You can go bigger tires and you can mess with the offsets, but you will not be able to run full wheel articulation without rubbing. The clearance to the control arm in the rear is about 4mm with a 3-pc wheel, which means that some cast wheels might rub. You can also use a 40 series front, but the tire would be significantly taller than the rear, which ends up looking odd and can also contact the front sway bar at full lock depending on the shoulder profile.

This is what the above combo looks like on my S4 under hard cornering, so you can see that the tire tucks right in to the fender. Hope this helps the next person trying to optimize his fitment.


Last edited by GreatWhite87; 02-27-2019 at 11:09 PM. Reason: Adding pic
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Old 02-27-2019, 05:39 PM
  #27  
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Originally Posted by GreatWhite87 View Post
For the record. Anyone looking for the max wheel and tire fitment on an unmodified 928 and have no rubbing, this is what it takes:

Front: 18x9.5 et75 with a 275/35R18.
Rear: 18x11.5 et68 with a 295/30R18 (non XL rated, those would be too wide)

You can go bigger tires and you can mess with the offsets, but you will not be able to run full wheel articulation without rubbing. The clearance to the control arm in the rear is about 4mm with a 3-pc wheel, which means that some cast wheels might rub. You can also use a 40 series front, but the tire would be significantly taller than the rear, which ends up looking odd and can also contact the front sway bar at full lock depending on the shoulder profile.

This is what the above combo looks like on my S4 under hard cornering, so you can see that the tire tucks right in to the fender. Hope this helps the next person trying to optimize his fitment.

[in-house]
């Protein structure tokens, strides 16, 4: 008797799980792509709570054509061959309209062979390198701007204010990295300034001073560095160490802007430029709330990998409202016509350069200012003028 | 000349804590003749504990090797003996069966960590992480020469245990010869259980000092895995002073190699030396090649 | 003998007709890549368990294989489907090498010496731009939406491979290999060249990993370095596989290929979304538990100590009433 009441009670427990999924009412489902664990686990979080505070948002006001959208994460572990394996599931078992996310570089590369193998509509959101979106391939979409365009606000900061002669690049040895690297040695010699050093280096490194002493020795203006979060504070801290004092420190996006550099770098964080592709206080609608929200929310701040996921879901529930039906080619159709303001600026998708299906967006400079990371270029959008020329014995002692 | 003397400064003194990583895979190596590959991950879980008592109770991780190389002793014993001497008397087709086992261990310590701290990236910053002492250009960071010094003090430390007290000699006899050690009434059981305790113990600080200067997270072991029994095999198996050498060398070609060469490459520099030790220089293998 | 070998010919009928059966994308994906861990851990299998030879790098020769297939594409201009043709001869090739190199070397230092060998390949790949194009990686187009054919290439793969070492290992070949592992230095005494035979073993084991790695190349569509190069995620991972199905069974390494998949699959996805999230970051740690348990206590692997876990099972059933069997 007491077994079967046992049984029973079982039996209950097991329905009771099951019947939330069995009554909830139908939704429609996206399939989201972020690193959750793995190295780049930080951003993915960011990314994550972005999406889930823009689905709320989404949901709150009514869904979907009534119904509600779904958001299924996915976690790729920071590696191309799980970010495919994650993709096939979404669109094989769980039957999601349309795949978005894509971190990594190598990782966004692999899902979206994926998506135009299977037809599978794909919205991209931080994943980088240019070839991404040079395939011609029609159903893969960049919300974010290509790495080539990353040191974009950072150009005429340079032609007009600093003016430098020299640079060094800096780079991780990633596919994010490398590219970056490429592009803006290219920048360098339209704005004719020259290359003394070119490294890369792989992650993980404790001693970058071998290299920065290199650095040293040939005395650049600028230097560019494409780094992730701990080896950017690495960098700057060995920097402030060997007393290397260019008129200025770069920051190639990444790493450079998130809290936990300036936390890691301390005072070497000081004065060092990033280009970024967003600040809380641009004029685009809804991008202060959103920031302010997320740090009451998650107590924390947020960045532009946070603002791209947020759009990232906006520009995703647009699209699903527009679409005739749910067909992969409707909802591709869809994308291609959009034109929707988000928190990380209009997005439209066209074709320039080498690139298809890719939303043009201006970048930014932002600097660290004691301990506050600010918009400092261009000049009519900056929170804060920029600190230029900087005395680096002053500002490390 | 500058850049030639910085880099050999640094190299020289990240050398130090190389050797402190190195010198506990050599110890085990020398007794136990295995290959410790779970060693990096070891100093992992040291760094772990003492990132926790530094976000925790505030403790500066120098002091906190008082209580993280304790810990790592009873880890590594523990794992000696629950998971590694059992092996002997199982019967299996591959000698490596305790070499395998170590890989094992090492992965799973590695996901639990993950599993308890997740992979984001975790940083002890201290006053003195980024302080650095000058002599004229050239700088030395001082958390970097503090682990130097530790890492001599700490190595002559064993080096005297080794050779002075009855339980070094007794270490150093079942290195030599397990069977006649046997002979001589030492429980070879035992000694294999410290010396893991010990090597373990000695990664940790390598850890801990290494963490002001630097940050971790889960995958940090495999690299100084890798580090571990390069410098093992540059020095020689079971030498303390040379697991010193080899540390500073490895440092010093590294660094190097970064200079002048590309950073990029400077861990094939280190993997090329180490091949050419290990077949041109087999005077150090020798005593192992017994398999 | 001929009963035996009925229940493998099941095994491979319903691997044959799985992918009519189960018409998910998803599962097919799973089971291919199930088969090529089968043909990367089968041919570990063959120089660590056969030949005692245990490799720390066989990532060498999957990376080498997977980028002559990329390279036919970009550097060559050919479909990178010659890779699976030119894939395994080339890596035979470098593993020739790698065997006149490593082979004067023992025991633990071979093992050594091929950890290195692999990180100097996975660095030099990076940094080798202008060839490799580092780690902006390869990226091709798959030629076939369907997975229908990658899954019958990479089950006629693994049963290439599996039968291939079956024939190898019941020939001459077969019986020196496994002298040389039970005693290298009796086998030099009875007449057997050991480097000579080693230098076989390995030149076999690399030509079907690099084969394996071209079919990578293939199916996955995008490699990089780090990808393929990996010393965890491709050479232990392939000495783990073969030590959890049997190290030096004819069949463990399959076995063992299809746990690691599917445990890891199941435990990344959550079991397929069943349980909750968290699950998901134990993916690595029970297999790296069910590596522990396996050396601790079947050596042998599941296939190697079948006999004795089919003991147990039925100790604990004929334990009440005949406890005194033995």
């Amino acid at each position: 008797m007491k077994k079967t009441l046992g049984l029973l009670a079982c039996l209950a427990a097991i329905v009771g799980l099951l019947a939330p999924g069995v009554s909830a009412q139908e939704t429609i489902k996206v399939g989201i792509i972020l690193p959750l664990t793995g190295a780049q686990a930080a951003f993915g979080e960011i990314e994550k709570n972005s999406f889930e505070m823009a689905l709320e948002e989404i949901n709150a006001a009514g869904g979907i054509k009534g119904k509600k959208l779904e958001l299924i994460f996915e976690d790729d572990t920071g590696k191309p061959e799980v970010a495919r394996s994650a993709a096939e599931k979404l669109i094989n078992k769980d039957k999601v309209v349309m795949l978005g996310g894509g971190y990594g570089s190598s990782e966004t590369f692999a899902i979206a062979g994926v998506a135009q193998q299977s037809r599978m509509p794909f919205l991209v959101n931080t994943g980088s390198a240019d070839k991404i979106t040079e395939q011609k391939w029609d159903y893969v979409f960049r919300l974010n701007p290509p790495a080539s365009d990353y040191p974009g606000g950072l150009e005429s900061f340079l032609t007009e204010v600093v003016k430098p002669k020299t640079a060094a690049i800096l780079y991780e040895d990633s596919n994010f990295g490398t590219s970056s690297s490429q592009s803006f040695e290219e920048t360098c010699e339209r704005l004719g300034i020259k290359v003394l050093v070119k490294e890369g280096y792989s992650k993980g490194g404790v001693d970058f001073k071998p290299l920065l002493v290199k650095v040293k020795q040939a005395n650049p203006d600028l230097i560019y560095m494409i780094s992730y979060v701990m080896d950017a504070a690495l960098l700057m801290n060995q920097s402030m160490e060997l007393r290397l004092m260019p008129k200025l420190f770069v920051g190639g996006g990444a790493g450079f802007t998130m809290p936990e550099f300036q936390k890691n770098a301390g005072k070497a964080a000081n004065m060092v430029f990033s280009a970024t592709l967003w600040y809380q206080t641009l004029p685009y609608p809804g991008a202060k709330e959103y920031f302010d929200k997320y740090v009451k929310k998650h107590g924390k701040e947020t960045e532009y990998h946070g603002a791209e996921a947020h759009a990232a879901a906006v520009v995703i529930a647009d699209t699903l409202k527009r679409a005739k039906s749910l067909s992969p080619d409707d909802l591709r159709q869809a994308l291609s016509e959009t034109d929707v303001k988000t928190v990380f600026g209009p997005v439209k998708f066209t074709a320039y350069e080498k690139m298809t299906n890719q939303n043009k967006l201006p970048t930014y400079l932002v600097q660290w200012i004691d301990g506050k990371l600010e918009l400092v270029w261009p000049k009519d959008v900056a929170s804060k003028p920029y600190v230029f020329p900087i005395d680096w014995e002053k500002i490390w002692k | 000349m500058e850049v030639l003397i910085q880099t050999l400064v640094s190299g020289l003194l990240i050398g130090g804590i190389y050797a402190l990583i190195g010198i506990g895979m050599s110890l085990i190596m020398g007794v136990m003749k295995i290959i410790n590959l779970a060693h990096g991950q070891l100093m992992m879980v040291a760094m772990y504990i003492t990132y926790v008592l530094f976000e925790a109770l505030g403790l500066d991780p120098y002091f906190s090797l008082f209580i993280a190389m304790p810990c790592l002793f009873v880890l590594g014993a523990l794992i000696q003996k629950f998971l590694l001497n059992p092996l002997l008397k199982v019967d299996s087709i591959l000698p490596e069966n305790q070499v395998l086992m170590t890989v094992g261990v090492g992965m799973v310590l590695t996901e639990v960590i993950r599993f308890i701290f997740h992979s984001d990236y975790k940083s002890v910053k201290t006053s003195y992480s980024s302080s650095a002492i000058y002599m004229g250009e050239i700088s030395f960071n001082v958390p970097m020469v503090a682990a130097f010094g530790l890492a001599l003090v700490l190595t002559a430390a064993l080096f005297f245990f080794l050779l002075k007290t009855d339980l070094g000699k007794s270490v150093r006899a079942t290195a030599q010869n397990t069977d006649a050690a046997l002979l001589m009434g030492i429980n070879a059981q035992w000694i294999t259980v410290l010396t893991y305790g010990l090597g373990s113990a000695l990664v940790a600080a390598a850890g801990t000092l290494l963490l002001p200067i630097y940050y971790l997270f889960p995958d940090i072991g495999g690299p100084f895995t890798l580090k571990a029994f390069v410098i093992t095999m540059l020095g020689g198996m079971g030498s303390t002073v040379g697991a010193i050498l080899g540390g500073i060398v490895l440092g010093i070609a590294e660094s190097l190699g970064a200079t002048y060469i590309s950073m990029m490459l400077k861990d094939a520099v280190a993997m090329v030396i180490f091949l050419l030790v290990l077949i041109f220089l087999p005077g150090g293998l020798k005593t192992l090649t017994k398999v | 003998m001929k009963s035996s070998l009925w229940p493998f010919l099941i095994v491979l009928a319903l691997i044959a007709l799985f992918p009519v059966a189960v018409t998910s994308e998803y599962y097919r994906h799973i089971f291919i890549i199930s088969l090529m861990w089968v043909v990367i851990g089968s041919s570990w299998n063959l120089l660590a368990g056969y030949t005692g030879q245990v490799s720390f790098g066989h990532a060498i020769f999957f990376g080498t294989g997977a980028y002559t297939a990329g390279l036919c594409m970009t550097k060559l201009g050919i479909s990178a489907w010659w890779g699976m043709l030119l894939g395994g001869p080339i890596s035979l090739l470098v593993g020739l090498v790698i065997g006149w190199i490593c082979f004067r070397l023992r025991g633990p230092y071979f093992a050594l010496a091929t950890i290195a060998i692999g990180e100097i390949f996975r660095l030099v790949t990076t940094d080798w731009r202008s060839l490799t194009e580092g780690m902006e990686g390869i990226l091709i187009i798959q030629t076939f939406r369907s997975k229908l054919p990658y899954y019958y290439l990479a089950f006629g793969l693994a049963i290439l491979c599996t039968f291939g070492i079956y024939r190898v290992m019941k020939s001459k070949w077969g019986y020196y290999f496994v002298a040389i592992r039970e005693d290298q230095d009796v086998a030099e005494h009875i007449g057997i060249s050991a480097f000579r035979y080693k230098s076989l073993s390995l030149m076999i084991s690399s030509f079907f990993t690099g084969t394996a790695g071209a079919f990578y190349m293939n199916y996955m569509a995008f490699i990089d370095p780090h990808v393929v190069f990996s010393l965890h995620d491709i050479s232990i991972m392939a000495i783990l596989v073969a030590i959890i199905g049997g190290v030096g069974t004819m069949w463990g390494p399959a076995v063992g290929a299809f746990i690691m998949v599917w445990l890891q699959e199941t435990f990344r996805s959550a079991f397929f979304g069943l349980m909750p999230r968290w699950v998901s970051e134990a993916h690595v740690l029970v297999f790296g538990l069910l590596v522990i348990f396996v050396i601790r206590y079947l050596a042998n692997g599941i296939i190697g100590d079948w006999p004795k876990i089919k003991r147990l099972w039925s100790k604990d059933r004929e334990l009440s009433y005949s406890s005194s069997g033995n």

Nice pics, nice looking wheels [Fikse?] and a nice looking 928.

I see you only have a few posts on this list- I see you are relatively new to the list, are you new to the 928? Did you set the car up with the wheels or did you purchase it that way as a matter of interest?

First of all for your safety, may I politely suggest you check with your tyre manufacturer whether your 295's have any business on 11.5 inch rims. I typically use either Michelin, Pirelli or Continental and non of those marques would allow a 295 to be fitted on such a wide rim. If you had the optimal rear offset [60mm] you could easily run a 305 in there but not with ET68. A 10mm wheel spacer would solve that issue but at that thickness I suspect you would have to change the wheel studs and that is messy. There are bolt on spacers but whether such can be made at 10mm thickness I do not know- marginal at best..
With the rear offset you have I suspect you cannot run anything because as you correctly advise, you have next to no clearance because the rear offset is too big. A look at your nice photo taken from the rear suggests that the tyre wall can sit 20mm [?] further outboard so with ET60 and a 305 you would be laughing all the way. You also state something about XL tyres could not be used as they are wider. Last time I read the conventions for tyre sizing the 295 dimension is the maximum width of the sidewall with the tire at rated pressure and rated full load and as I am aware the XL rating makes no difference to that dimension but if you are aware of anything that does kindly steer me in the direction that explains what such change might be.